In the present climate of polemical exchange one may doubt whether Gabriel Josipovici would take very kindly to being enlisted on the side of ‘literary theory’. Though his essays make reference to figures like Barthes and Derrida, they do so with an air of studied detachment, as if to forestall any charge of deeper complicity. If it comes to a straight choice between ‘interpretation’ and ‘theory’ – however unreal the terms of that choice – Josipovici is in the business of interpreting texts, and only has time for theoretical diversions when they happen to point up a reading or adorn a theme. Yet it is fair to remark that these essays (based on his Northcliffe Lectures for 1980-81, delivered at University College, London) could scarcely have taken their present form had it not been for Josipovici’s involvement with recent literary theory. Indeed, it is one of the merits of this book that it moves between ‘theory’ and ‘interpretation’ with an unforced naturalness which helps to discredit that false and misleading dichotomy.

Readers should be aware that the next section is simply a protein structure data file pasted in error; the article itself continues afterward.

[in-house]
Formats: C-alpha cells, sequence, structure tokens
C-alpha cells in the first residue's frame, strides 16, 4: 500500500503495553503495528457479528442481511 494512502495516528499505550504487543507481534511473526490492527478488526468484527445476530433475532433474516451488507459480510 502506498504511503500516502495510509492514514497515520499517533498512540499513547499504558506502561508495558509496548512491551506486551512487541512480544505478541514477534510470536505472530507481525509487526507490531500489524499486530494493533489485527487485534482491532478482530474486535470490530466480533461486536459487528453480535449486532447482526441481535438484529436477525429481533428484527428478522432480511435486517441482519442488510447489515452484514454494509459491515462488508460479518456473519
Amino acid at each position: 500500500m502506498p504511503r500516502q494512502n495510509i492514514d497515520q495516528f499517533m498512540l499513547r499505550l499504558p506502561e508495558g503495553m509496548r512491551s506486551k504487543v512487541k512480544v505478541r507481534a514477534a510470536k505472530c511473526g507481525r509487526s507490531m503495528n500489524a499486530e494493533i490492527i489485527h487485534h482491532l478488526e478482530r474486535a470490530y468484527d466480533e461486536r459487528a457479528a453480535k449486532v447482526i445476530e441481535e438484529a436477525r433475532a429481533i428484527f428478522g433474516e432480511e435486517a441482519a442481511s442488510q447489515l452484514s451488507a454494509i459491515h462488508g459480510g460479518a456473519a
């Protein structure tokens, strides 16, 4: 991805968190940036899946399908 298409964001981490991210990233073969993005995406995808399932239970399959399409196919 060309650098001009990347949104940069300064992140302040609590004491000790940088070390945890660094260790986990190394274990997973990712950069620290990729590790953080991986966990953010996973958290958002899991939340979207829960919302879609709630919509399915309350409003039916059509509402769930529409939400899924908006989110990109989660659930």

As in his earlier collection The World and the Book (1971), Josipovici practises a kind of two-way mediating process. There, his main concern was with themes of a generally ‘structuralist’ provenance, his argument being that these had a range of application beyond their current, self-consciously technical uses The point was well made in chapters on Medieval and Renaissance literature. Structuralism might seem offensively newfangled to readers trained up on post-Renaissance notions of authorial presence and the unique, individual character of literary works of art. Yet one only had to look outside this chapter of cultural history to find some very different conventions at work. To read Chaucer or Dante in the light of structuralist narrative theory is to realise that such ideas are often uncannily mirrored by texts which predate our own most basic cultural assumptions. What the critics are nowadays so busily deconstructing – the complex of attitudes that made up 19th-century ‘expressive realism’ – was of course quite alien to the texts in question. Themes like ‘intertextuality’ and ‘the death of the Author’ take on a much wider, though perhaps less dramatic significance when viewed in this extended historical perspective. How else should one explain the formulaic habits of thought, the sheer conventionality and absence of ‘creative’ individualism in poetry composed to a wholly different set of cultural prescriptions? Structuralism here came into its own, not so much a ‘theory’ as a matter of straightforward interpretative tact. Critics like Barthes could be talked down, as it were, from the heights of speculative self-absorption, and their ideas put to work in the service of imaginative scholarship.